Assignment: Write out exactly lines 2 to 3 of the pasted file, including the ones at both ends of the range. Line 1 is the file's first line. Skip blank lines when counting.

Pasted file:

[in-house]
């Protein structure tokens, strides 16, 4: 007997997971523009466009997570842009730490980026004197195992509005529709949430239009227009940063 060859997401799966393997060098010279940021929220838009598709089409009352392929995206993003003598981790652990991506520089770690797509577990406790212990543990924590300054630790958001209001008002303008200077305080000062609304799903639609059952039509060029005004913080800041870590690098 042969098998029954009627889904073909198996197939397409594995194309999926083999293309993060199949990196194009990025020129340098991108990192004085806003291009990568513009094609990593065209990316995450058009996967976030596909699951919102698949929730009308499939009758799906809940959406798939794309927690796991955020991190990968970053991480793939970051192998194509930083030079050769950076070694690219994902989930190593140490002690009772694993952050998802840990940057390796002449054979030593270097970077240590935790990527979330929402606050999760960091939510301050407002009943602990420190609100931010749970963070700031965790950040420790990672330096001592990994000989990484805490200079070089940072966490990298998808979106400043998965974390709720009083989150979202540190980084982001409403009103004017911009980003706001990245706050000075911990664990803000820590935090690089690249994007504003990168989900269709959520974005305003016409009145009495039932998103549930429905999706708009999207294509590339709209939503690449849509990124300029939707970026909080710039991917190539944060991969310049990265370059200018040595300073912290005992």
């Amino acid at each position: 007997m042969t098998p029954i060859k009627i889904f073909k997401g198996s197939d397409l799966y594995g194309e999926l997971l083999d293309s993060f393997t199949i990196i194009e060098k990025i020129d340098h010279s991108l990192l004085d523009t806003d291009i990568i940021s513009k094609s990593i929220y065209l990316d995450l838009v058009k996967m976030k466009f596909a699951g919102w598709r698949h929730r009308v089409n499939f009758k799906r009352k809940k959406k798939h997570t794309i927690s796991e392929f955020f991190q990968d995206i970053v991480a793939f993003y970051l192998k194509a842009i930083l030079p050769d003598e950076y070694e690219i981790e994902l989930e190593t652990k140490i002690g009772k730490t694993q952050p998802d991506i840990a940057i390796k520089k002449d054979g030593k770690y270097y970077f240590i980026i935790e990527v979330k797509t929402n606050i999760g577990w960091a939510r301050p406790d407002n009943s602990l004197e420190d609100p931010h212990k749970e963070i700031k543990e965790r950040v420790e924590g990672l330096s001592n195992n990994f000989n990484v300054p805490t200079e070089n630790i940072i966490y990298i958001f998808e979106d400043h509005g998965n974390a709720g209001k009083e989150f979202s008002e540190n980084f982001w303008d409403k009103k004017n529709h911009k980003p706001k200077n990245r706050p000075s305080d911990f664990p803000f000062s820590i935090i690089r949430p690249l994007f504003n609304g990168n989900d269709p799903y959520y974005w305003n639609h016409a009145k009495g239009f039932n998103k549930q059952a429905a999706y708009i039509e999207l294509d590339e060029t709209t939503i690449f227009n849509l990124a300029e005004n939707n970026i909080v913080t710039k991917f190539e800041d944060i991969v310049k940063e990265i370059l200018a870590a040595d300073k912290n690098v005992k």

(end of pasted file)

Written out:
């Protein structure tokens, strides 16, 4: 007997997971523009466009997570842009730490980026004197195992509005529709949430239009227009940063 060859997401799966393997060098010279940021929220838009598709089409009352392929995206993003003598981790652990991506520089770690797509577990406790212990543990924590300054630790958001209001008002303008200077305080000062609304799903639609059952039509060029005004913080800041870590690098 042969098998029954009627889904073909198996197939397409594995194309999926083999293309993060199949990196194009990025020129340098991108990192004085806003291009990568513009094609990593065209990316995450058009996967976030596909699951919102698949929730009308499939009758799906809940959406798939794309927690796991955020991190990968970053991480793939970051192998194509930083030079050769950076070694690219994902989930190593140490002690009772694993952050998802840990940057390796002449054979030593270097970077240590935790990527979330929402606050999760960091939510301050407002009943602990420190609100931010749970963070700031965790950040420790990672330096001592990994000989990484805490200079070089940072966490990298998808979106400043998965974390709720009083989150979202540190980084982001409403009103004017911009980003706001990245706050000075911990664990803000820590935090690089690249994007504003990168989900269709959520974005305003016409009145009495039932998103549930429905999706708009999207294509590339709209939503690449849509990124300029939707970026909080710039991917190539944060991969310049990265370059200018040595300073912290005992």
């Amino acid at each position: 007997m042969t098998p029954i060859k009627i889904f073909k997401g198996s197939d397409l799966y594995g194309e999926l997971l083999d293309s993060f393997t199949i990196i194009e060098k990025i020129d340098h010279s991108l990192l004085d523009t806003d291009i990568i940021s513009k094609s990593i929220y065209l990316d995450l838009v058009k996967m976030k466009f596909a699951g919102w598709r698949h929730r009308v089409n499939f009758k799906r009352k809940k959406k798939h997570t794309i927690s796991e392929f955020f991190q990968d995206i970053v991480a793939f993003y970051l192998k194509a842009i930083l030079p050769d003598e950076y070694e690219i981790e994902l989930e190593t652990k140490i002690g009772k730490t694993q952050p998802d991506i840990a940057i390796k520089k002449d054979g030593k770690y270097y970077f240590i980026i935790e990527v979330k797509t929402n606050i999760g577990w960091a939510r301050p406790d407002n009943s602990l004197e420190d609100p931010h212990k749970e963070i700031k543990e965790r950040v420790e924590g990672l330096s001592n195992n990994f000989n990484v300054p805490t200079e070089n630790i940072i966490y990298i958001f998808e979106d400043h509005g998965n974390a709720g209001k009083e989150f979202s008002e540190n980084f982001w303008d409403k009103k004017n529709h911009k980003p706001k200077n990245r706050p000075s305080d911990f664990p803000f000062s820590i935090i690089r949430p690249l994007f504003n609304g990168n989900d269709p799903y959520y974005w305003n639609h016409a009145k009495g239009f039932n998103k549930q059952a429905a999706y708009i039509e999207l294509d590339e060029t709209t939503i690449f227009n849509l990124a300029e005004n939707n970026i909080v913080t710039k991917f190539e800041d944060i991969v310049k940063e990265i370059l200018a870590a040595d300073k912290n690098v005992k």